New study shows that cardio-respiratory fitness is stronger predictor of all-cause mortality than BMI in women


DALLAS- A new study from the Cooper Institute shows that using body mass (BMI) to predict the risk of all-cause mortality in women may be misleading unless cardio-respiratory fitness levels (CRF) are taken into account. Published in the June 2002 issue of Obesity Research, this is the first study of its kind to examine the effects of BMI and CRF on all-cause mortality in women.

Lead researcher Stephen Farrell, Ph.D., co-authors LeeAnn Braun, M.S., Yiling Cheng, M.D., Ph.D., Carolyn Barlow, M.S., and Steven Blair, P.E.D., followed a group of 9,925 women an average age of 43 years who were assessed at Cooper Clinic between 1970 and 1996. CRF was measured via maximal treadmill exercise test and participants were divided into three BMI categories: normal weight, overweight and obese. BMI is calculated using the following formula: [Body weight in pounds multiplied by 703] divided by height in inches 2.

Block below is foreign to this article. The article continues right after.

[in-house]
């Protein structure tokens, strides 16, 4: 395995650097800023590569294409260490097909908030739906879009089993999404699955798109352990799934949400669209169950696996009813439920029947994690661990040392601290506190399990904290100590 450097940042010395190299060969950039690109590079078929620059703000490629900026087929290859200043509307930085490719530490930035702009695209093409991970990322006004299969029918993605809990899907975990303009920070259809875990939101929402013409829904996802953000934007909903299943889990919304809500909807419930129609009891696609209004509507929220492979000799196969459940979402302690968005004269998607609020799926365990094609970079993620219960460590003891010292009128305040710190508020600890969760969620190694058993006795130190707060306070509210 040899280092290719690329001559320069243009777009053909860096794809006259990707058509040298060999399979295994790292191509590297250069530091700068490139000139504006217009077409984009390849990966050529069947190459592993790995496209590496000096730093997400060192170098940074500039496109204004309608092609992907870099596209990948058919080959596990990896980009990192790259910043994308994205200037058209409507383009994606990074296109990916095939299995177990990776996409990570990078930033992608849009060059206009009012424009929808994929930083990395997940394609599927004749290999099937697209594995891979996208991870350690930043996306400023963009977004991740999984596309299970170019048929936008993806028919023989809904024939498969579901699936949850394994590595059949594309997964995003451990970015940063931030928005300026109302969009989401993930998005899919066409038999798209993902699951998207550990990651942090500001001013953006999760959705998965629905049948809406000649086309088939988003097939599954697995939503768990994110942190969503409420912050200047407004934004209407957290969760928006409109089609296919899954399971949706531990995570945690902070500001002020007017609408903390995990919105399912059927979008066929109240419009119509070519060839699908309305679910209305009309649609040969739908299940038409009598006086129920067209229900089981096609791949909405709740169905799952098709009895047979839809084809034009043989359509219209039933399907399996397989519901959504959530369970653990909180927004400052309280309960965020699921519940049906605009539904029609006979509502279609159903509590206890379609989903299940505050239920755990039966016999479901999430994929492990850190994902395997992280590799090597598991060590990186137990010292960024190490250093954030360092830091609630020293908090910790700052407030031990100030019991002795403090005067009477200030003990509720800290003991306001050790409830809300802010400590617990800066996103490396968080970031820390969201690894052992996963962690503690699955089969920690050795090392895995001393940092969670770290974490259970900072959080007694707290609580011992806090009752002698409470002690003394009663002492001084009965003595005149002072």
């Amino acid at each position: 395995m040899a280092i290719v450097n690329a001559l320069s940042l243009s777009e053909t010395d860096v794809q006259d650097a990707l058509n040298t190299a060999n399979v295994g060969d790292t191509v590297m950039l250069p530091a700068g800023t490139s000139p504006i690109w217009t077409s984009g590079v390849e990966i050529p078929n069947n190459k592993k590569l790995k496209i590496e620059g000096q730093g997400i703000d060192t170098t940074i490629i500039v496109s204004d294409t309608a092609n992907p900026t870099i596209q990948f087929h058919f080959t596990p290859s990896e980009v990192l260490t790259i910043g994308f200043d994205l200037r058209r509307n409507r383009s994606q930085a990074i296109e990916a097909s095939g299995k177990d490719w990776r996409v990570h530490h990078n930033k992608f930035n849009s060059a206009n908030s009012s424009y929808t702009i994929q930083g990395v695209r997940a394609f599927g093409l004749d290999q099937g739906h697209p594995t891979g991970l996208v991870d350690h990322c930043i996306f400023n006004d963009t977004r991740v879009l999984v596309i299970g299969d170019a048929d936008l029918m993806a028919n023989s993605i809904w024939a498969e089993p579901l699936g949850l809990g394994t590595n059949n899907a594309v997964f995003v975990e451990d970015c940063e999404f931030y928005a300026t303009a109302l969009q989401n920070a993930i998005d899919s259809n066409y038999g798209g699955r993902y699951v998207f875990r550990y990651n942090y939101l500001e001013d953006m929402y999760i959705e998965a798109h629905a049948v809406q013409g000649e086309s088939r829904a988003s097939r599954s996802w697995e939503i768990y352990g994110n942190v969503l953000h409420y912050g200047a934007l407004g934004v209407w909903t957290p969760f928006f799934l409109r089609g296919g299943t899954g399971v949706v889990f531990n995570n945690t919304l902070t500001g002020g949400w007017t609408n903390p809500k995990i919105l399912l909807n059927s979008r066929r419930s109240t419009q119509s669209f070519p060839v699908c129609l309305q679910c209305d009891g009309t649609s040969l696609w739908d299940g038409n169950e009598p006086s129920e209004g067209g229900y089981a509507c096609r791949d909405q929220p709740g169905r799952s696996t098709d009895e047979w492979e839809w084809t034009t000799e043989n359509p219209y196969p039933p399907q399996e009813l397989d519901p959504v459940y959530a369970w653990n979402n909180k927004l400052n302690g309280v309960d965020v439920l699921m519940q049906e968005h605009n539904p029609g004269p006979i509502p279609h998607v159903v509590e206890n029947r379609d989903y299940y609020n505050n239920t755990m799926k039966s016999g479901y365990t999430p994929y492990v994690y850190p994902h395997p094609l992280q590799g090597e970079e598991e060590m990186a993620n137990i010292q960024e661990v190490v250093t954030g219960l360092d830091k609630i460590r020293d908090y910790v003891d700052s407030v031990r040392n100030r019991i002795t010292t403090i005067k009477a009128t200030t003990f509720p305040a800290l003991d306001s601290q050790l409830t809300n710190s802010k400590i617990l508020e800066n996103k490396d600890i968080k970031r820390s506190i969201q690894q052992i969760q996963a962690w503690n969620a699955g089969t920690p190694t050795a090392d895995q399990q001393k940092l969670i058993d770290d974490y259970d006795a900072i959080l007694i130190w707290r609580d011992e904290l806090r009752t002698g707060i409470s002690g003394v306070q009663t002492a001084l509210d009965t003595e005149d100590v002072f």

The group was followed for an average of 11.4 years. During that time, 195 deaths occurred with cancer and cardiovascular disease accounting for 83 percent of the deaths. It was found that having a moderate to high level of CRF resulted in a 43 to 52 percent reduced risk of death in all women regardless of BMI.

The results of this study show that CRF is a stronger predictor of all-cause mortality in women than BMI. " This study should lead physicians and other health professionals to spend at least as much time counseling their unfit female patients to become more physically fit as they do counseling overweight women to lose weight," stated Farrell.